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Apr
9
comment An adjective to describe a person who has come back from failure
This is a good one!
Apr
9
comment An adjective to describe a person who has come back from failure
Not sure this quite captures it. Defeat not quite failure. And the indomitable one wouldn't have failed/be beaten to begin with... just my thoughts though. This might work better in a different context.
Feb
7
awarded  Nice Answer
Jan
23
comment Should it be “there is a total of 378 vehicles” or “there are a total of 378 vehicles”?
A related question here: english.stackexchange.com/q/8545/2705
Jan
23
comment A word for a poor student striving to attend his expensive dream college free of debt
I didn't vote to close but I'd have to agree with ab2 that this is beyond the scope of EL&U. By the way, I was also like your brother -- got into my dream college, no aid (meanwhile aid at other schools). Thanks to the extreme sacrifices of my parents, and others, I made it thru college debt-free. Looking back, I may have been more reasonable but dreams do come true, and I'm an optimist just like he :)
Jan
14
comment Is it ok to start a sentence with “also”?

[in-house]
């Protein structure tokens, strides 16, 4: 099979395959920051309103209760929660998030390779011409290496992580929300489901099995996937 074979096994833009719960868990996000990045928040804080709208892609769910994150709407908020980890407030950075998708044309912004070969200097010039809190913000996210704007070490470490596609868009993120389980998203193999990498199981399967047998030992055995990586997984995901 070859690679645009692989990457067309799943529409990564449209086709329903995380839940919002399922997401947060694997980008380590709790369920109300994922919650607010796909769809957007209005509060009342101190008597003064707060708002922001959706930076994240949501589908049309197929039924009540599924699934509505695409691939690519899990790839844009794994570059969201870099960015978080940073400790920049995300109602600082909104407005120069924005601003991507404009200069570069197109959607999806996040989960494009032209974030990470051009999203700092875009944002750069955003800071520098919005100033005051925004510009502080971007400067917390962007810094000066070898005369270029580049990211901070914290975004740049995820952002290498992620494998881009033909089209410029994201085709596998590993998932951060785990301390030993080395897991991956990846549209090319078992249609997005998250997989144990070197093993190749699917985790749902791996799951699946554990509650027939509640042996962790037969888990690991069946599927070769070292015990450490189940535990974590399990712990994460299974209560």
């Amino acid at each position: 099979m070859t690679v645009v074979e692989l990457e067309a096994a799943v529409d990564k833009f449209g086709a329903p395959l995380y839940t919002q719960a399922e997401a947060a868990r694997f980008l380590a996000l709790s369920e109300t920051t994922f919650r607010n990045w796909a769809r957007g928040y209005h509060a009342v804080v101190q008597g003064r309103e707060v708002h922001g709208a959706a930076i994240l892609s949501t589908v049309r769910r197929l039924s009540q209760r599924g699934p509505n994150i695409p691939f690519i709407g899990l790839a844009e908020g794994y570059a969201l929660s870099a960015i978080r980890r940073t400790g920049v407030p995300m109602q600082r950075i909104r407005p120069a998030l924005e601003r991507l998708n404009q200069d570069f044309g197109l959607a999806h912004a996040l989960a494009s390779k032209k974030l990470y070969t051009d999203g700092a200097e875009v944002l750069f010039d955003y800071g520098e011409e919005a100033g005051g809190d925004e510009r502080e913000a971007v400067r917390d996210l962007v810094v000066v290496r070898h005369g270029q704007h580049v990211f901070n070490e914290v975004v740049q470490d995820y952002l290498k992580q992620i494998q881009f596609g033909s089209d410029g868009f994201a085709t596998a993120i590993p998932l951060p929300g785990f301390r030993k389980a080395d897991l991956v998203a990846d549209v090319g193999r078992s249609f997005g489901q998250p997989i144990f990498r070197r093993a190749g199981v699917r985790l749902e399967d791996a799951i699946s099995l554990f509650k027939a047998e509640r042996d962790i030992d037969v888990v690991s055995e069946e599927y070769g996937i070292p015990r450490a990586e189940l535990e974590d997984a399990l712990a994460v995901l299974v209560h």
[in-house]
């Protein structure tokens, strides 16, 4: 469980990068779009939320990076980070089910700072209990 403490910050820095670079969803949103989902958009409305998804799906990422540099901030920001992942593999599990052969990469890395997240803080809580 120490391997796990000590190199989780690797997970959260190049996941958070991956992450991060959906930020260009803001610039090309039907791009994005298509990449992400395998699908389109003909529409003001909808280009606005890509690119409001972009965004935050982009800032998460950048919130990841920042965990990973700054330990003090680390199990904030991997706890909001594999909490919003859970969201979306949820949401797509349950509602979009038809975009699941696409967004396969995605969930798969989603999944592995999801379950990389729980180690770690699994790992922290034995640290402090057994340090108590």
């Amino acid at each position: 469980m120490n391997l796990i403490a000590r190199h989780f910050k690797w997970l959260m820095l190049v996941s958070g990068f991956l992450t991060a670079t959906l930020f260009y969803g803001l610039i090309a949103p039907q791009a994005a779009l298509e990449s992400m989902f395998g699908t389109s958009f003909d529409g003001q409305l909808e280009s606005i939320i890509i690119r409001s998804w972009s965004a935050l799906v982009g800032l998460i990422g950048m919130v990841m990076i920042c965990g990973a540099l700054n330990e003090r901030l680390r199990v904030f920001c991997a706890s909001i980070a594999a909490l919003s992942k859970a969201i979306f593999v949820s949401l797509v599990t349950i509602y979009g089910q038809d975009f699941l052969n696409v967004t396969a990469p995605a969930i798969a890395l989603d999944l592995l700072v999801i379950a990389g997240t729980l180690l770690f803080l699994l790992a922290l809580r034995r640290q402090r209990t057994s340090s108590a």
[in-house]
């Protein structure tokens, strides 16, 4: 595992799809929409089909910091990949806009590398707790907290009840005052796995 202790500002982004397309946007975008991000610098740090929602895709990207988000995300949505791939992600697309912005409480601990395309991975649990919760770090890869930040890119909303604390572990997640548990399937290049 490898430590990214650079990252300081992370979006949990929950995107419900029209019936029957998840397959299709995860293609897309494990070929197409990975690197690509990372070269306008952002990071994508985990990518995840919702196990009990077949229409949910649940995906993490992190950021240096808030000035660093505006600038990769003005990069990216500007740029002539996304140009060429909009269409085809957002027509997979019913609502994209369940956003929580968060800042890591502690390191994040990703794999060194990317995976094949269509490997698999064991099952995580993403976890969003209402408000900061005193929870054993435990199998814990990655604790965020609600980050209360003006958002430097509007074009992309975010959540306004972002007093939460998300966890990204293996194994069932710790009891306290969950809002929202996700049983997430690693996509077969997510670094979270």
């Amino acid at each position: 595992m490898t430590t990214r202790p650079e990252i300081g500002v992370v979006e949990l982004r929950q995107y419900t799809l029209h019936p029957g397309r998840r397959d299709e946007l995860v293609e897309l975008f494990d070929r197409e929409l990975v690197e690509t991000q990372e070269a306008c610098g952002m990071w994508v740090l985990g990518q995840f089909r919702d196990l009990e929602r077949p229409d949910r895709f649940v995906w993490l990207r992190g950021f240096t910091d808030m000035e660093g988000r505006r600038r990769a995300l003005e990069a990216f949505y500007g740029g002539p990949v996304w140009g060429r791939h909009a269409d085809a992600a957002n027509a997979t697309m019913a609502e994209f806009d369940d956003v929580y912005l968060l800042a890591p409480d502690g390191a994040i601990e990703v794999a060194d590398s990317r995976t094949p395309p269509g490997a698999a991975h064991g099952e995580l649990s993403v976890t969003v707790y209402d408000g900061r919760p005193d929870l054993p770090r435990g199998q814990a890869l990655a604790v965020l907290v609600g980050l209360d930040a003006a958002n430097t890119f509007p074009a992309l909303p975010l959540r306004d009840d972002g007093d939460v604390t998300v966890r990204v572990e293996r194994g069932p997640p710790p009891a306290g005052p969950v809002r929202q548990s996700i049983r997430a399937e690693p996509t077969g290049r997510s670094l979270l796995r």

I like this answer too!
Jan
13
comment Is it recommended to use “we” in research papers?
@GEdgar Haha - taking it too far!!
Jan
12
awarded  Enlightened
Jan
12
awarded  Nice Answer
Jan
11
comment Is there an English word to describe a group of refrain words composed of two syllables e.g. pera-pera, meaning fluently, iki-iki meaning vividly?
@Mitch: As Yoichi clarified, these reduplications are adverbial, and as others have shown, this does occur in English, to a degree (although the onomatopoeic variety might be the most familiar, e.g. helter-skelter and the like). Some of the recent informal constructions in English (e.g. now-now, chop-chop) can be traced to other cultures that adopted the language during Imperial times...
Jan
11
comment Is there an English word to describe a group of refrain words composed of two syllables e.g. pera-pera, meaning fluently, iki-iki meaning vividly?
@Yoichi: Yes this is certainly a universal phenomenon (albeit more pronounced in some more than others)!
Dec
10
awarded  Enlightened
Dec
10
awarded  Nice Answer
Dec
9
awarded  Yearling
Nov
30
awarded  Nice Answer
Nov
29
awarded  Enlightened
Nov
29
awarded  Nice Answer
Nov
28
awarded  Good Answer
Nov
27
awarded  Nice Answer
Oct
25
awarded  Guru